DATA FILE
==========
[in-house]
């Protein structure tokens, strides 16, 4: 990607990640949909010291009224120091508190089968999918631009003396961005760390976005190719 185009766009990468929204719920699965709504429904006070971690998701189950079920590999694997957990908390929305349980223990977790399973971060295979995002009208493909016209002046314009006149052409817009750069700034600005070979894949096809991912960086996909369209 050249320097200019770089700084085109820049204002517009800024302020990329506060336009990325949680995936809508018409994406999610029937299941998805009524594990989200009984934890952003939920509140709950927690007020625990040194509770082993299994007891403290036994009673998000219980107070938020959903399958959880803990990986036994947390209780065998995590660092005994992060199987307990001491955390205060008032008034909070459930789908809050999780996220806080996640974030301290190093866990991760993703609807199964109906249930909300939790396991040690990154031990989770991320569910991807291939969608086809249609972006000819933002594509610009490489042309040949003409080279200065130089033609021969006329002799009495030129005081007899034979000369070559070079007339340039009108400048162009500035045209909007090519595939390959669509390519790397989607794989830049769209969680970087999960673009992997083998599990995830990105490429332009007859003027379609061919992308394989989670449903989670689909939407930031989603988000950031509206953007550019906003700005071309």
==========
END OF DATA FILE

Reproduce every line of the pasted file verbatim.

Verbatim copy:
[in-house]
């Protein structure tokens, strides 16, 4: 990607990640949909010291009224120091508190089968999918631009003396961005760390976005190719 185009766009990468929204719920699965709504429904006070971690998701189950079920590999694997957990908390929305349980223990977790399973971060295979995002009208493909016209002046314009006149052409817009750069700034600005070979894949096809991912960086996909369209 050249320097200019770089700084085109820049204002517009800024302020990329506060336009990325949680995936809508018409994406999610029937299941998805009524594990989200009984934890952003939920509140709950927690007020625990040194509770082993299994007891403290036994009673998000219980107070938020959903399958959880803990990986036994947390209780065998995590660092005994992060199987307990001491955390205060008032008034909070459930789908809050999780996220806080996640974030301290190093866990991760993703609807199964109906249930909300939790396991040690990154031990989770991320569910991807291939969608086809249609972006000819933002594509610009490489042309040949003409080279200065130089033609021969006329002799009495030129005081007899034979000369070559070079007339340039009108400048162009500035045209909007090519595939390959669509390519790397989607794989830049769209969680970087999960673009992997083998599990995830990105490429332009007859003027379609061919992308394989989670449903989670689909939407930031989603988000950031509206953007550019906003700005071309």